The Times newspaper reported that Abedi had arrived back in Britain from Libya recently. He is believed to have travelled by train from London before the attack, U.S. officials said.
The attacker set off his improvised bomb as crowds streamed out of the Manchester Arena after a pop concert by Ariana Grande, a U.S. singer especially popular with teenage girls.
Islamic State, now being driven from territories in Syria and Iraq by Western-backed armed forces, claimed responsibility for what it called a revenge attack against "Crusaders." But there appeared to be contradictions in its account of the operation.
Witnesses related the horror of the blast, which unleashed a stampede just as the concert ended at Europe's largest indoor arena, full to its capacity of 21,000.
"We ran and people were screaming around us and pushing on the stairs to go outside and people were falling down, girls were crying, and we saw these women being treated by paramedics having open wounds on their legs ... it was just chaos," said Sebastian Diaz, 19. "It was literally just a minute after it ended, the lights came on and the bomb went off."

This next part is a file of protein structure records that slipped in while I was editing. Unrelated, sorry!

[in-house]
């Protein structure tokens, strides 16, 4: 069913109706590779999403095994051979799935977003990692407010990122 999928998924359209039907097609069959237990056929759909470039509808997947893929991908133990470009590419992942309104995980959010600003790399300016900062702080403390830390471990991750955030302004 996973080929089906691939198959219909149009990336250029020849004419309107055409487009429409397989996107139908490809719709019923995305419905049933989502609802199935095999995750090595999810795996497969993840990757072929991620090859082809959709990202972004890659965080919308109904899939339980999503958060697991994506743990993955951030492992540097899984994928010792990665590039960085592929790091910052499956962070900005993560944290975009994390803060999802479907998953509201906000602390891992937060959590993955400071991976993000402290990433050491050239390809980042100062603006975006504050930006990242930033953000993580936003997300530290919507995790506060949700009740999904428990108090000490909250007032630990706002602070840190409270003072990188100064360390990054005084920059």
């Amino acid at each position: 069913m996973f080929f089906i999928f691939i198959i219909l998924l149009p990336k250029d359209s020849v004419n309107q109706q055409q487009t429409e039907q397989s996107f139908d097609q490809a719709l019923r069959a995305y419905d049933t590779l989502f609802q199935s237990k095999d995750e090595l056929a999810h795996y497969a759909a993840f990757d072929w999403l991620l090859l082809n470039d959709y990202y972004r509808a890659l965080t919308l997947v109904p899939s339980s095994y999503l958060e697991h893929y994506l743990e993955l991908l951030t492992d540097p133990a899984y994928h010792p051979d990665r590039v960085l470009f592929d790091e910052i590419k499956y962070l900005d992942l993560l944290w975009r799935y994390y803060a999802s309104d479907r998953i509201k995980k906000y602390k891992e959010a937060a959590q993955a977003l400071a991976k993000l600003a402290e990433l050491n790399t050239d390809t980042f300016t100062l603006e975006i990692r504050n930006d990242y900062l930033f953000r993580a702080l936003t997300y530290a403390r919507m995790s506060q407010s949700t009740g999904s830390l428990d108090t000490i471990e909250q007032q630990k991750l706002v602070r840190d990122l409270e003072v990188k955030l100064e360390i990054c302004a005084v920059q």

A video posted on Twitter showed fans, many of them young, screaming and running from the venue. Dozens of parents frantically searched for their children, posting photos and pleading for information on social media.
Singer Grande, 23, said on Twitter she was devastated: "broken. from the bottom of my heart, i am so so sorry. i don't have words." She returned to the United States on Tuesday, Britain's Daily Mail newspaper reported, as questions lingered over whether she would continue her European tour.
The attack was the deadliest in the UK since four British Muslims killed 52 people in suicide bombings on London's transport system in 2005. But it will have reverberations far beyond British shores.